An Indiana subdivision is poised to tap into "Pure Michigan" water.
The water wells that have always served some 211 homes in Wedgewood Park in Clay Township were built in the 1950’s and are now plagued by high mineral and low pressure problems.
“The pressure of the water is not very good, I have a two story house and the pressure upstairs is horrible,” said Wedgewood resident Paulo Neto. “And even to water my grass, I have a little hard time with that.”
Meantime, a few blocks away—albeit north of the border—sits a municipal water system built by Niles Charter Township in 2006.
The cost for Wedgewood residents to tap into the Niles Township system is $60,000; the cost of replacing the old Wedgewood wells is over $200,000.
Over the past few weeks the groundwork has finally been put into place to provide the Indiana subdivision with a constant flow of imported Michigan water.
“It wouldn’t take much to be a little bit better than what we’ve got,” said Wedgewood resident Dave Bogunia.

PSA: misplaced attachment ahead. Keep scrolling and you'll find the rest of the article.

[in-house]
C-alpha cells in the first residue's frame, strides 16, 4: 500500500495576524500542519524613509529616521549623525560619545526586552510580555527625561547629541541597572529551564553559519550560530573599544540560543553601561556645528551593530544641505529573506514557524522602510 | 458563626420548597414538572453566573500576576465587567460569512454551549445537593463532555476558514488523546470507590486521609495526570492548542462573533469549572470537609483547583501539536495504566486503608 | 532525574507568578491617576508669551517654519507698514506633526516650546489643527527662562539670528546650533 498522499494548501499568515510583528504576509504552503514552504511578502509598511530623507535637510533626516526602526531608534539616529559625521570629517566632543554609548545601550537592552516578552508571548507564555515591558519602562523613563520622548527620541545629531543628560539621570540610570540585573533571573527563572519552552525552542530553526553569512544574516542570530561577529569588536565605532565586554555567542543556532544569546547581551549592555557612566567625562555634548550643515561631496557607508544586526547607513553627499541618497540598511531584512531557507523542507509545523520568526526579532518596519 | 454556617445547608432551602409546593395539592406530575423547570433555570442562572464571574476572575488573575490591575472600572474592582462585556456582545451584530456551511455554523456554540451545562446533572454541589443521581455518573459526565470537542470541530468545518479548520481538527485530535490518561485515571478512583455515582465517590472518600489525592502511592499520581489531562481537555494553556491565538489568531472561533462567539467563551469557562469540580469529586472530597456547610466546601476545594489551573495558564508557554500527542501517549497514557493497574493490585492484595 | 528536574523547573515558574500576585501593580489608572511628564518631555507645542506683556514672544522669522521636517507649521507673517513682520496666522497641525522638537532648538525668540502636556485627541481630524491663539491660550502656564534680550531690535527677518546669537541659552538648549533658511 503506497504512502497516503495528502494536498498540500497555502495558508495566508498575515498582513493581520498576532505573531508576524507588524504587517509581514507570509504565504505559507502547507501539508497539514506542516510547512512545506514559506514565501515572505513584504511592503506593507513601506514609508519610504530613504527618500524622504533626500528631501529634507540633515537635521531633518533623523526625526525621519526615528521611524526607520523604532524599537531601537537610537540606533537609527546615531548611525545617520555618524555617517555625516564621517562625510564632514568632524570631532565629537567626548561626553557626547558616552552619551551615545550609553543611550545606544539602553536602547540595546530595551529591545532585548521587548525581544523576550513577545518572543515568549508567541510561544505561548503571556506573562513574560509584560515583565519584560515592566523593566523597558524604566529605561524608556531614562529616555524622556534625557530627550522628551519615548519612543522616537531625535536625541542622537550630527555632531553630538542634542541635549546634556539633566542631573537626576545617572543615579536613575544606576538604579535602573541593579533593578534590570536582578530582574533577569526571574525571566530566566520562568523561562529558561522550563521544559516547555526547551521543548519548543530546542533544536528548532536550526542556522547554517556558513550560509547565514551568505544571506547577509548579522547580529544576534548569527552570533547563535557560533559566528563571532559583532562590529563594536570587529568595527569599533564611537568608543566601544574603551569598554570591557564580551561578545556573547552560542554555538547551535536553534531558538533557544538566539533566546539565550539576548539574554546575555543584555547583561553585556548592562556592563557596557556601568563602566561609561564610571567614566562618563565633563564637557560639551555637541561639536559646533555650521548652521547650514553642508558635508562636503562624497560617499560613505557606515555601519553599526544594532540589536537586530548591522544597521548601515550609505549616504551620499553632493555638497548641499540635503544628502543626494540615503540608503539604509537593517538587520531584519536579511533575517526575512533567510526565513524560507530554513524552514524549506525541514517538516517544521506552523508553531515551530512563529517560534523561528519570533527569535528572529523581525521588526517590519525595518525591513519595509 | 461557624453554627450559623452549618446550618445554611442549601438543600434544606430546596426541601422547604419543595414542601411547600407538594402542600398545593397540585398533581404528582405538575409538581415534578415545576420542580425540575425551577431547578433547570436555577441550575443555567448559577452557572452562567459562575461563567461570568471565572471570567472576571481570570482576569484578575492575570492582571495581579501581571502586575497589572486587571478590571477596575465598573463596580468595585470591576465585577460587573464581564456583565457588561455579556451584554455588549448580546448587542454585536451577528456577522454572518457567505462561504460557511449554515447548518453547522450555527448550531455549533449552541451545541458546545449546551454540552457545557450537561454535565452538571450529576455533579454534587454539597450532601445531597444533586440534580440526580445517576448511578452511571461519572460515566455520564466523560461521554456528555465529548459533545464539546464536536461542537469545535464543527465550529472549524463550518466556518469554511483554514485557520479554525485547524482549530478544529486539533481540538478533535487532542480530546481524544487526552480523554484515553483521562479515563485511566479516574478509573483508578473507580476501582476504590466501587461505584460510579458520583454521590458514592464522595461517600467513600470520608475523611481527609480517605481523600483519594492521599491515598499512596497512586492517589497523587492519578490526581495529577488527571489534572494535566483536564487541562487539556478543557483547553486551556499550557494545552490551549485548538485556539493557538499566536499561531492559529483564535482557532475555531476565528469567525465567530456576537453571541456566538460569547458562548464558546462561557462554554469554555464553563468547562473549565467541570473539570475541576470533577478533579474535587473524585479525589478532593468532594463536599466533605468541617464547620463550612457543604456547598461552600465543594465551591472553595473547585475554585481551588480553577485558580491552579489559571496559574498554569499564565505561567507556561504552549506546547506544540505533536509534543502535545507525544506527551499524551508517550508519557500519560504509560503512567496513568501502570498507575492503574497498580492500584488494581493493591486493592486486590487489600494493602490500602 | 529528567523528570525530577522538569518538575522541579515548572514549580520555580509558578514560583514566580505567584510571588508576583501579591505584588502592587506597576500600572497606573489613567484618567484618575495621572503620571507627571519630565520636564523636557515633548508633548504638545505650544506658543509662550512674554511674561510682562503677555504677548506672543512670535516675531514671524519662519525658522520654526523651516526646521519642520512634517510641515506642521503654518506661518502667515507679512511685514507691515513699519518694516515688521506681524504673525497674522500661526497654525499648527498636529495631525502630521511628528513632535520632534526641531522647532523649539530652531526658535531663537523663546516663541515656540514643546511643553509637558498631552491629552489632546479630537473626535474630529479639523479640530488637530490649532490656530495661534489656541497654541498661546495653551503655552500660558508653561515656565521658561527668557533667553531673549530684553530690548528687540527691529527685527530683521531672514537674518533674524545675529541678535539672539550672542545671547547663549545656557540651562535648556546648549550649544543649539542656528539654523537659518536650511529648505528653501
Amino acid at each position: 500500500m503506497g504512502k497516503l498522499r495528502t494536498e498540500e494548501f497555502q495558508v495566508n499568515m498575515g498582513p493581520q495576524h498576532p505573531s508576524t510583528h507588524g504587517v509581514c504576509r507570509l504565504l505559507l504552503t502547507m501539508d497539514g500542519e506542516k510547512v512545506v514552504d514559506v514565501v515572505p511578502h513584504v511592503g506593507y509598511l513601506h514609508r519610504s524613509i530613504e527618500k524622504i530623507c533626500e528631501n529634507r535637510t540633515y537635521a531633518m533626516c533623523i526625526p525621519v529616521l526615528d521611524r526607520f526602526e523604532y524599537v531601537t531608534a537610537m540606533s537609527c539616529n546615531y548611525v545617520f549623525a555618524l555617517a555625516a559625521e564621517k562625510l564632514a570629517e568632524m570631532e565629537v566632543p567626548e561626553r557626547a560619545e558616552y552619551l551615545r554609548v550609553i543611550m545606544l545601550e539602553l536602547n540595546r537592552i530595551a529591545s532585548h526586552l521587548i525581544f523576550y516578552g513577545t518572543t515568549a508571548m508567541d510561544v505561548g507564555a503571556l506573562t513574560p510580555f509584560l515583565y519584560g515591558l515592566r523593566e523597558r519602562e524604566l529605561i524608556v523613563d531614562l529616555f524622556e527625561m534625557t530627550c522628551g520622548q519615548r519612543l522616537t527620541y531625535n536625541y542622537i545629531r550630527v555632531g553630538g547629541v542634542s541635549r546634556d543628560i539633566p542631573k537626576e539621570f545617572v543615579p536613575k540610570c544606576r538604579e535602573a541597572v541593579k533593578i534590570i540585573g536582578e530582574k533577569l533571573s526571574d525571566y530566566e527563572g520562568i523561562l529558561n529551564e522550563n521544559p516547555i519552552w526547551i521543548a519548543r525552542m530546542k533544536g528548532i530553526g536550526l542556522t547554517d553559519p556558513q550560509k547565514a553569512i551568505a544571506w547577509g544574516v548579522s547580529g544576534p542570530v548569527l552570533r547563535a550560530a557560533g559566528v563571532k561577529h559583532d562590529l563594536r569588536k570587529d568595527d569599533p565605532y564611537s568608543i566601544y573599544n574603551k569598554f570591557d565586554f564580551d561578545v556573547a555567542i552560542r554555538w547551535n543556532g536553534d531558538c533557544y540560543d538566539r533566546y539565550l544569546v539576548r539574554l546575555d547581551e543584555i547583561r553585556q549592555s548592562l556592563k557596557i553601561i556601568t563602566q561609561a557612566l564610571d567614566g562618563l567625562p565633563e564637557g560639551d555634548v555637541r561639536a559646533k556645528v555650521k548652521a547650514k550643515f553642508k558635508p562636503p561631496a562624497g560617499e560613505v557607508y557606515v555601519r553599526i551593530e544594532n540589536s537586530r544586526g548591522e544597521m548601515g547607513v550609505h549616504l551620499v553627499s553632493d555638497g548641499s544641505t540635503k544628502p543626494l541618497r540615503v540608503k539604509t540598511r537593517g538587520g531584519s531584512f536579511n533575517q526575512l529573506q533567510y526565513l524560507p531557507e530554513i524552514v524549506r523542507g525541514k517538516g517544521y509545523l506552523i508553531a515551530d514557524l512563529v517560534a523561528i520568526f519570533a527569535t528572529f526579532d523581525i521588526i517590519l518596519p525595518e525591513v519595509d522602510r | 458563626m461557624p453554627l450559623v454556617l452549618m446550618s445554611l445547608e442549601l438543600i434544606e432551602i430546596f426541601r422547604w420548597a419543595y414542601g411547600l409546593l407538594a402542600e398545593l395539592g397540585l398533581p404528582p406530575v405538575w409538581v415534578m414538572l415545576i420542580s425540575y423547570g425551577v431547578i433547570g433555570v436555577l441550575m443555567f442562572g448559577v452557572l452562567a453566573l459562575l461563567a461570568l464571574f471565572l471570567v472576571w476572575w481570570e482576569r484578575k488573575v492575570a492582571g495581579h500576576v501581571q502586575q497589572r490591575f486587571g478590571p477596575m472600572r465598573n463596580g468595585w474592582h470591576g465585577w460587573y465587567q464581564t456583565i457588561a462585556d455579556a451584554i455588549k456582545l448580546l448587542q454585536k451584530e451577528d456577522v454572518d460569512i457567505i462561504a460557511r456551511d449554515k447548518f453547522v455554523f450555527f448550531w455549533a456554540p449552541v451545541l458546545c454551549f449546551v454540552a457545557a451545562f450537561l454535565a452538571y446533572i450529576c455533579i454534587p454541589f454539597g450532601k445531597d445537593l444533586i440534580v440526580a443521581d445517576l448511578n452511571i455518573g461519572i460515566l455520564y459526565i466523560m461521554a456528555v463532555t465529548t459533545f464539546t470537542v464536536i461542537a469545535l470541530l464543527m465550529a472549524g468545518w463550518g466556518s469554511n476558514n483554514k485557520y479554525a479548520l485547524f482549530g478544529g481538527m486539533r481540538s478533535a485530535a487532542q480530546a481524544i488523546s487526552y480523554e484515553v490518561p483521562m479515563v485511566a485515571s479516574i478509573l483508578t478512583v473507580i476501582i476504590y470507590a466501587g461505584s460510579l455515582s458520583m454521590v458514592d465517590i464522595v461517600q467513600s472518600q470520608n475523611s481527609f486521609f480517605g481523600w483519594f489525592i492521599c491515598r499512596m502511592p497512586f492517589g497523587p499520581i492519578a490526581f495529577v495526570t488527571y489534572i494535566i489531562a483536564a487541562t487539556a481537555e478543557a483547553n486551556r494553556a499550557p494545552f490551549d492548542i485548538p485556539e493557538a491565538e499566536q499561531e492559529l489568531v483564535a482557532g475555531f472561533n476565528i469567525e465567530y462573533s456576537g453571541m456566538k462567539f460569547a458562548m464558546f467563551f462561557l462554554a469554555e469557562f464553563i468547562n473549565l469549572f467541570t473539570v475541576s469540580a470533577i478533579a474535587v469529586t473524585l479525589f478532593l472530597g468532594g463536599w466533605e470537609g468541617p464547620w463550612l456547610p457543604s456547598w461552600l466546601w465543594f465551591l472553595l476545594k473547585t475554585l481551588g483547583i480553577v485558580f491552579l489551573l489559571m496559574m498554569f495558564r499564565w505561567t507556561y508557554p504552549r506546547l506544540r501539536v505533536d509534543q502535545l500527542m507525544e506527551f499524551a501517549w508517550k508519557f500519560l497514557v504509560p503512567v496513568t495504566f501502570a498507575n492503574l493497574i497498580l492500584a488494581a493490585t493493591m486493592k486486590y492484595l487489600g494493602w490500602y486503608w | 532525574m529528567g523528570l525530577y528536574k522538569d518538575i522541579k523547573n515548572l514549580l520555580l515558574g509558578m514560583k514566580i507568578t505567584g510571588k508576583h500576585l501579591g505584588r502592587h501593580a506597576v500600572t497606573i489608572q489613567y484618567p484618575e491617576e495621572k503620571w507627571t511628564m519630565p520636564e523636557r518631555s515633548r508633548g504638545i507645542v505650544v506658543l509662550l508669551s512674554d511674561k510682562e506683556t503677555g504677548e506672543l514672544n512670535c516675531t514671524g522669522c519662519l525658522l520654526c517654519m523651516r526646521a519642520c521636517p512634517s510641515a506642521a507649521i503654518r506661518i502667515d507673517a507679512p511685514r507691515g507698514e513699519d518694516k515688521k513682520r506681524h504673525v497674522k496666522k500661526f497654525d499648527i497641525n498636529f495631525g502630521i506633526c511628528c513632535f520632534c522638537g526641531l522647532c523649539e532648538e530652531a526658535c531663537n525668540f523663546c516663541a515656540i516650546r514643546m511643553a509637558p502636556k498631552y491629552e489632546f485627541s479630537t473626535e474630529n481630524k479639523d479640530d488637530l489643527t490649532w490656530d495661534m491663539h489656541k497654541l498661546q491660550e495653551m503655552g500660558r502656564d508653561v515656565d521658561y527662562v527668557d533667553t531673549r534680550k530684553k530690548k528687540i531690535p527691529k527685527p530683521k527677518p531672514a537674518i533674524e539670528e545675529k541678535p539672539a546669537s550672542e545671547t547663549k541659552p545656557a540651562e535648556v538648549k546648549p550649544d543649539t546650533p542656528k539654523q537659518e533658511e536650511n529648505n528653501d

The change means Wedgewood water users will have to shoulder a 33 percent rate hike (about $8 per month for the average customer). In exchange, they’ll get water at a constant 62 p.s.i., as opposed to the current system where the water pressure can fluctuate between 40 p.s.i. and 70 p.s.i.
The only concern at the Bogunia household is, can the pipes take it? “You know, we’re 50, 60 years old here in the division, in the subdivision and some of my neighbors have thought we’re bringing in this new source of water with new pressure but coming in through 60 year old pipes.”
The multi-state utility model is rare, but not unprecedented. There are areas in southern Indiana where water is sold to residents of Illinois.
Plans call for the Wedgewood water source switch to take place by the end of this year.